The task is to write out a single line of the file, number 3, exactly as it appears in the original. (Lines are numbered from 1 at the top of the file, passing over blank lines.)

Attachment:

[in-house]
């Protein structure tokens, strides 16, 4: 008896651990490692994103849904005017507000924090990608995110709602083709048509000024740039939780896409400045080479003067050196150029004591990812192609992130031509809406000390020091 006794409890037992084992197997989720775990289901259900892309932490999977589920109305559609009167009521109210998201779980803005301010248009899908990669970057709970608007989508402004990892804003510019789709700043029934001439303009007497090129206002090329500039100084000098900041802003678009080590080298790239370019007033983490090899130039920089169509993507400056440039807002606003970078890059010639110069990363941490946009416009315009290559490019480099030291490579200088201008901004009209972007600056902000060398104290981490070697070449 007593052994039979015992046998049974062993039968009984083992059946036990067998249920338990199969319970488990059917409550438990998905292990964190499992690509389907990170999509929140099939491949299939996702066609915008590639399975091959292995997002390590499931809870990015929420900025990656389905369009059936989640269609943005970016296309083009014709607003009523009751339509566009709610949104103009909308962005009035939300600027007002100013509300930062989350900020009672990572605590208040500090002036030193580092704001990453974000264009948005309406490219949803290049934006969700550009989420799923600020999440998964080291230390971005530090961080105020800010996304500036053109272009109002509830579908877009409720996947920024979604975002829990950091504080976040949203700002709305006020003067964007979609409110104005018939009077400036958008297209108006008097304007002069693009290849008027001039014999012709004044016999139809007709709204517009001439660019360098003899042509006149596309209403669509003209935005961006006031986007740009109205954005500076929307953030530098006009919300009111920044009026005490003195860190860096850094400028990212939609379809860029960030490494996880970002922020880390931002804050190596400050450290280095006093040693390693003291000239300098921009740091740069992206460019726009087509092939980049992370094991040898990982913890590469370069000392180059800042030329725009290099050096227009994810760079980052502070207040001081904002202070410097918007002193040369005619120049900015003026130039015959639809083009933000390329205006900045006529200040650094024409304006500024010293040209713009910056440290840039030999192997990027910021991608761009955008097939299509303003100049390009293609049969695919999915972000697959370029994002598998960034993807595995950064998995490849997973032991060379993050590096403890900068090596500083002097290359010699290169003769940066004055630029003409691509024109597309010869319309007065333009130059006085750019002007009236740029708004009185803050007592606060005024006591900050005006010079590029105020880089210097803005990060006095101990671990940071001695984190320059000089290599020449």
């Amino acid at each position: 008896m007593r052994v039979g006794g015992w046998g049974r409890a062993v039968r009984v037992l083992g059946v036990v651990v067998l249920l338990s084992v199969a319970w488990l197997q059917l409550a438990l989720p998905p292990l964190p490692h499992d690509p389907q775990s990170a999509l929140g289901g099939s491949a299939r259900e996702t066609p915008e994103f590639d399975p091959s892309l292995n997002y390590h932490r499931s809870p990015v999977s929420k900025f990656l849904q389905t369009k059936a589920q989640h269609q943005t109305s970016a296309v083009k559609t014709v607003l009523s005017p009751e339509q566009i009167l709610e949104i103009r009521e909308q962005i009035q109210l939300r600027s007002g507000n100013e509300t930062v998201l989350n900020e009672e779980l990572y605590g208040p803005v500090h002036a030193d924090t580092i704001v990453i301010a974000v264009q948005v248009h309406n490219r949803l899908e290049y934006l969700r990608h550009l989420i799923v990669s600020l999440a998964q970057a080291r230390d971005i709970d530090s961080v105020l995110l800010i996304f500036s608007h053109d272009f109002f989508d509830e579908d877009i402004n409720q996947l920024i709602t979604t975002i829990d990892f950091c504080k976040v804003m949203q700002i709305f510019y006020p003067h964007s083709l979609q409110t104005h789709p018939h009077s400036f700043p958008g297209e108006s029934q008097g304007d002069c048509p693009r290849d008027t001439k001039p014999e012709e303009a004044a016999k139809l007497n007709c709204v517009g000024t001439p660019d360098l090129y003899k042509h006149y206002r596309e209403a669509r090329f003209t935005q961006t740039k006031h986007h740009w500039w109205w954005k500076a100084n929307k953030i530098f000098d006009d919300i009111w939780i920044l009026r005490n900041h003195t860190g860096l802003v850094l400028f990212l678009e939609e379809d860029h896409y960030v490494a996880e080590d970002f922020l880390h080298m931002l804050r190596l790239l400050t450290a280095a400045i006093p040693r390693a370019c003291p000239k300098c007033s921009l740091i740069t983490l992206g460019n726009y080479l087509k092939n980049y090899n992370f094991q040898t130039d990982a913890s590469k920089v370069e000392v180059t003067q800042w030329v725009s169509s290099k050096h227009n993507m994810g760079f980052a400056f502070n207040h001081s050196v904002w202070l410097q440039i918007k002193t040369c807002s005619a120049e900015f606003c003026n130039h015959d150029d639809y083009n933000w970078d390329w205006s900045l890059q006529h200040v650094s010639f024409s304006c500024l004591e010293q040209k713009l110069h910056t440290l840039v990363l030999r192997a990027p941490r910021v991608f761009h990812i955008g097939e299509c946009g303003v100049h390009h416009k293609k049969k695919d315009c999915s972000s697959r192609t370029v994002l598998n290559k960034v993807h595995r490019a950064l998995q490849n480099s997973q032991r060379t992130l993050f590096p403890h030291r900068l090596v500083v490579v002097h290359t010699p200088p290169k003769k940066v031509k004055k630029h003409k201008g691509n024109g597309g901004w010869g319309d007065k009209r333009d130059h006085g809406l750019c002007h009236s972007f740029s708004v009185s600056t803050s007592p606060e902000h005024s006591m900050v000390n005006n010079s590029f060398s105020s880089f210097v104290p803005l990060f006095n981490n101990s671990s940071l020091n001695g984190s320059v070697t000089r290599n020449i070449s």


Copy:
């Amino acid at each position: 008896m007593r052994v039979g006794g015992w046998g049974r409890a062993v039968r009984v037992l083992g059946v036990v651990v067998l249920l338990s084992v199969a319970w488990l197997q059917l409550a438990l989720p998905p292990l964190p490692h499992d690509p389907q775990s990170a999509l929140g289901g099939s491949a299939r259900e996702t066609p915008e994103f590639d399975p091959s892309l292995n997002y390590h932490r499931s809870p990015v999977s929420k900025f990656l849904q389905t369009k059936a589920q989640h269609q943005t109305s970016a296309v083009k559609t014709v607003l009523s005017p009751e339509q566009i009167l709610e949104i103009r009521e909308q962005i009035q109210l939300r600027s007002g507000n100013e509300t930062v998201l989350n900020e009672e779980l990572y605590g208040p803005v500090h002036a030193d924090t580092i704001v990453i301010a974000v264009q948005v248009h309406n490219r949803l899908e290049y934006l969700r990608h550009l989420i799923v990669s600020l999440a998964q970057a080291r230390d971005i709970d530090s961080v105020l995110l800010i996304f500036s608007h053109d272009f109002f989508d509830e579908d877009i402004n409720q996947l920024i709602t979604t975002i829990d990892f950091c504080k976040v804003m949203q700002i709305f510019y006020p003067h964007s083709l979609q409110t104005h789709p018939h009077s400036f700043p958008g297209e108006s029934q008097g304007d002069c048509p693009r290849d008027t001439k001039p014999e012709e303009a004044a016999k139809l007497n007709c709204v517009g000024t001439p660019d360098l090129y003899k042509h006149y206002r596309e209403a669509r090329f003209t935005q961006t740039k006031h986007h740009w500039w109205w954005k500076a100084n929307k953030i530098f000098d006009d919300i009111w939780i920044l009026r005490n900041h003195t860190g860096l802003v850094l400028f990212l678009e939609e379809d860029h896409y960030v490494a996880e080590d970002f922020l880390h080298m931002l804050r190596l790239l400050t450290a280095a400045i006093p040693r390693a370019c003291p000239k300098c007033s921009l740091i740069t983490l992206g460019n726009y080479l087509k092939n980049y090899n992370f094991q040898t130039d990982a913890s590469k920089v370069e000392v180059t003067q800042w030329v725009s169509s290099k050096h227009n993507m994810g760079f980052a400056f502070n207040h001081s050196v904002w202070l410097q440039i918007k002193t040369c807002s005619a120049e900015f606003c003026n130039h015959d150029d639809y083009n933000w970078d390329w205006s900045l890059q006529h200040v650094s010639f024409s304006c500024l004591e010293q040209k713009l110069h910056t440290l840039v990363l030999r192997a990027p941490r910021v991608f761009h990812i955008g097939e299509c946009g303003v100049h390009h416009k293609k049969k695919d315009c999915s972000s697959r192609t370029v994002l598998n290559k960034v993807h595995r490019a950064l998995q490849n480099s997973q032991r060379t992130l993050f590096p403890h030291r900068l090596v500083v490579v002097h290359t010699p200088p290169k003769k940066v031509k004055k630029h003409k201008g691509n024109g597309g901004w010869g319309d007065k009209r333009d130059h006085g809406l750019c002007h009236s972007f740029s708004v009185s600056t803050s007592p606060e902000h005024s006591m900050v000390n005006n010079s590029f060398s105020s880089f210097v104290p803005l990060f006095n981490n101990s671990s940071l020091n001695g984190s320059v070697t000089r290599n020449i070449s």